1. Trump Jr. on Saturday: The meeting was about Russian adoption 2. Trump Jr. in March: No meetings “representing the campaign” with Russians 3. President-elect Trump in January: No contact between Trump associates and Russia during campaign 4. Hope Hicks: “No communication” with a foreign entity 5. Kellyanne Conway in December: “Absolutely not” on contact with Russians trying to meddle 6. Vice President Pence in January: “Of course not” 7. Spicer in February: Doesn’t change Trump’s January statement 8. Trump Jr. in July 2016: Suggestions that Russians tried to help Trump are “lies”
The latest spin: Contacts yes, but collusion no?
Benen points out that “To date, there’s been no explanation from Trump or anyone from his team about why they issued bogus denials about pre-election Russian contacts.”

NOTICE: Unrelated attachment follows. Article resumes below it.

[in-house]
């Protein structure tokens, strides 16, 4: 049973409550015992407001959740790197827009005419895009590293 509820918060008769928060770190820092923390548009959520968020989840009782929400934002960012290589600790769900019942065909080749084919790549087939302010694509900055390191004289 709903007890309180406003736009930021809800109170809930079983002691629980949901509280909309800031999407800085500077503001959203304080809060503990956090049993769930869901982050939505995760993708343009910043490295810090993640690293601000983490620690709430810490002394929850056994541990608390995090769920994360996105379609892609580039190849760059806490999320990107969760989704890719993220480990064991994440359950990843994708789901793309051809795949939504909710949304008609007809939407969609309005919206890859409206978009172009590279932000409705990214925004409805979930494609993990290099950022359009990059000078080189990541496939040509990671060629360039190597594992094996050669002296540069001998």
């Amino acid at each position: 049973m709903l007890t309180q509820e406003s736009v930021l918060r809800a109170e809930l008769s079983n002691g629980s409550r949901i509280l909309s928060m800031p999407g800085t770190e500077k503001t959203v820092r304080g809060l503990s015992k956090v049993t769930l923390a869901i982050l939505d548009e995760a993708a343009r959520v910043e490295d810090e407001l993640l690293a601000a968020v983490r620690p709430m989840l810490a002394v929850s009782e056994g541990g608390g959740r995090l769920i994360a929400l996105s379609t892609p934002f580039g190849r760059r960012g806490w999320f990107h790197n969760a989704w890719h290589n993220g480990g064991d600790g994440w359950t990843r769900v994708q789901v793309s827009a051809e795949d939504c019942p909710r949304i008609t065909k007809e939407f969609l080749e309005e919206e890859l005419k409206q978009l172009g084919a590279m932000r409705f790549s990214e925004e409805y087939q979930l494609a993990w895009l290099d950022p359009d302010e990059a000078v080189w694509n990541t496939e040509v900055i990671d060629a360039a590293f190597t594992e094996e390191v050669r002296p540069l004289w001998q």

As of the press briefing today Team Trump just changed the question - or tried to. A reporter charged Sarah Huckabee Sanders with a history of saying that there was no contact between members of the Trump team/campaign and Russia. She responded that she, and other Trump officials, had always said there was no collusion. The reporter challenged her to answer the original question about denial of contacts. She stuck to her new story about denial of collusion.
But let’s suppose for a moment that there was in fact no collusion. Is Team Trump off the hook? David Remnick (New Yorker) has some things to say about that in The Truth Behind Donald Trump, Jr.,’s Meeting with a Russian Lawyer.
The Trump Administration should not win any moral or political plaudits even if it turns out, in the end, that there was no collusion between the President’s campaign and the Russian government. Its countless sins of lying, conflict of interest, shady business transactions, character assassination, and so much else assures it a place in history as a uniquely grimy Administration. And we are not yet a half year into its reign.